Write search queries with Python and OpenSearch® to find delicious recipes

Read on to learn how to use OpenSearch® to perform both simple and advanced searches on semi-structured recipe data, and from that produce the perfect menu.

A Python-perfect dinner party with OpenSearch®


When I plan a dinner party, I want my guests to have a great experience, and definitely, I do not want anyone hungry. I need to check the ingredients, my guests' diet restrictions, and preferences. If you also feel that planning that special dinner can be challenging, you are in for a treat.

In this blog, I'll show how to find delicious recipes in the pythonic way. We just need data, Python and the powers of OpenSearch® to plan a perfect dinner party!

Our support material in this learning journey will be a useful CLI application that lets you explore common types of OpenSearch query, and even run them yourself.

Getting started

Some may agree that our search results can be only as good as our dataset. But do not worry, we will be using a high-quality dataset from Epicurious which contains over 20.000 full recipes, ratings, and nutrition information for us.

I'll be using Aiven's fully managed OpenSearch service to get our cluster up and running. I've prepared a demo that contains all the code to connect, send data and perform the search queries.

Everything is explained in the project README.rst, so you can just focus on understanding the queries.

Ingest data to the OpenSearch cluster

The first step is to load the data into our OpenSearch cluster, so we can start to query. Check out how to load the data to your cluster using the Python client.

Now, we can start to play with data!

Finding recipes

Rumors are that my grandfather is coming to the dinner, so I know I should have at least one recipe that is low in sodium. Low sodium meals are recommended to reduce blood pressure, but in general, this is a good healthy option for everyone.

We can use the range function to help us to find documents where the field value (in this case, sodium) is within a certain range.

Recipes under 140 ms of sodium per serving are considered low sodium meals. So let’s look for recipes around 100 - 140 mg, and build this query as:

{ "query":{ "range":{ "sodium":{ "gte":100, "lte":140 } } } }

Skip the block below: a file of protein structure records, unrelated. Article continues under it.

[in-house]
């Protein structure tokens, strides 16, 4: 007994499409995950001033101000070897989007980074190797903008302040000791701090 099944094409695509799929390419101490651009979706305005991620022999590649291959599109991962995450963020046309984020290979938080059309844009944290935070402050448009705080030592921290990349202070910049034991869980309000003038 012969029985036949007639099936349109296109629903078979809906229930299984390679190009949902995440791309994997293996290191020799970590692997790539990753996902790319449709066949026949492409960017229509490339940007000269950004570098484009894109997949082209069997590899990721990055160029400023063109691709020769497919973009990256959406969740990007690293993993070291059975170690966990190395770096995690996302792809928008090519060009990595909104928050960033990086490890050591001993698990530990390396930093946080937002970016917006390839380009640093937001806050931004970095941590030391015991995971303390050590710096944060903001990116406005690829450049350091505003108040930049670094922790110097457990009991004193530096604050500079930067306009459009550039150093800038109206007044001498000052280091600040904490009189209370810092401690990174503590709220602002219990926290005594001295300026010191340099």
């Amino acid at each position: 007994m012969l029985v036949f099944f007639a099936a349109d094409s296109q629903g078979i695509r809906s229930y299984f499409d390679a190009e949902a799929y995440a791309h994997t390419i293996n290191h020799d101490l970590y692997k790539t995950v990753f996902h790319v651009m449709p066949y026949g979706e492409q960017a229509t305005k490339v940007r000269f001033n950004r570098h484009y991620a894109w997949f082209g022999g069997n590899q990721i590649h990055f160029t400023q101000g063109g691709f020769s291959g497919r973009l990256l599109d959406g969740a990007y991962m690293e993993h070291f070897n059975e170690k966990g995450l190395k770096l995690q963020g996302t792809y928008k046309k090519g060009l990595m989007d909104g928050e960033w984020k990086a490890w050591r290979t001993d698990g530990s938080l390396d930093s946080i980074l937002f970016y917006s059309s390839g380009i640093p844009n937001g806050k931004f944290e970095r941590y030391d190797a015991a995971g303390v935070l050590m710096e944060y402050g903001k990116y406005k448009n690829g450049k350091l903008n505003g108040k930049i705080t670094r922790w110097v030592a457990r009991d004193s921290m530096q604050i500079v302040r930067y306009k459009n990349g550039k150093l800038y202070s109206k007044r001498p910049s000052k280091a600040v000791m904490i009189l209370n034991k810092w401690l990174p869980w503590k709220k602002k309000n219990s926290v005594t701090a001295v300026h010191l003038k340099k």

We can use the demo program to see the range query in action by running:

python search.py "sodium" 100 140

I'm curious to see what kind of recipes, we get under this condition, and here we go:

['Salsa Verde ', 'Green Bean and Red Onion Salad with Warm Cider Vinaigrette ', 'Toasted-Pecan Pie ', 'Provençal Chicken and Tomato Roast ', 'Sauteed Cod Provençale ', 'Roasted Potatoes and Asparagus with Parmesan ', 'Sweet-and-Sour Baby Carrots ', 'Ricotta Puddings with Glazed Rhubarb ', 'Butternut Squash and White Bean Soup ', 'Turkish Zucchini Pancakes ']

'Turkish Zucchini Pancakes' seems like a delicious recipe, so this would be my choice.

Also, I need to find a delicious salad recipe for the occasion 🥗. It's radish season and this vegetable goes really well in summer salads, so let's use match_phrase to look for a "title" containing "Salad with Radish".

{ "query":{ "match_phrase":{ "title":{ "query":"Salad with radish" } } } }

We can run this query using the demo program:

python search.py match-phrase "title" "Salad with Radish"

and here is our result:

['Green Bean and Red Onion Salad with Radish Dressing ']

We only got one match and it seems like radish is only part of the dressing. The reason is that the order of words is important when you use match_phrase. In this case, the phrase Salad with Radish only appeared once, hence our single result.

We can fix that by adding some flexibility to our search. There is a powerful feature on match_phrase that allows us to define the distance that the search words can be from each other. This parameter is called slop (default=0). So let's try again with the slop parameter set to 3.

{ "query":{ "match_phrase":{ "title":{ "query":"Salad with radish", "slop":3 } } } }

We can run this query using the demo program:

python search.py match-phrase "title" "Salad with Radish" --slop 3

Not surprisingly, we got more results this time:

['Green Bean and Red Onion Salad with Radish Dressing ', 'Winter Salad with Black Radish, Apple, and Escarole ', 'Avocado Radish Salad with Lime Dressing ', 'Chickpea Salad Sandwich With Creamy Carrot-Radish Slaw ', 'Mâche, Frisée, and Radish Salad with Mustard Vinaigrette ', 'Frisée and Radish Salad with Goat Cheese Croutons ', 'Endive, Mâche, and Radish Salad with Champagne Vinaigrette ', 'Butter Lettuce and Radish Salad with Fresh Spring Herbs ', 'Butter Lettuce and Radish Salad with Lemon-Garlic Vinaigrette ', 'Shaved Carrot and Radish Salad With Herbs and Pumpkin Seeds ']

Now, our results match with "Radish Salad with", "Salad with <something else> Radish" and so on.
We can pick one and move forward to find a desert.

Let's explore how the match function works, building a query to find "Chocolate Carrot Cake" in our "title".

{ "query":{ "match":{ "title":{ "query":"Chocolate Carrot Cake", "operator": "and" } } } }

The match parameter will report results in a sorted order of how closely they relate to "Chocolate Carrot Cake" 🥕. By default match uses the "OR" operator, giving results for "Chocolate" or "Carrot" or "Cake". However, I want to have all these terms included in the "title" when we search. We can use the "AND" operator for that:

python search.py match "title" "Chocolate Carrot Cake" --operator "and"

Here are our cake results.

['Chocolate-Orange Carrot Cake ', 'Milk Chocolate Semifreddo with Star Anise Carrot Cake ']

Everything seems delicious and we are ready for the party 🥳! And what's for your dinner? You can play around writing your own search queries and find your own perfect dinner.

Happy meal, everyone!

Examples and other resources

You can sign up for a free trial to start using Aiven for OpenSearch.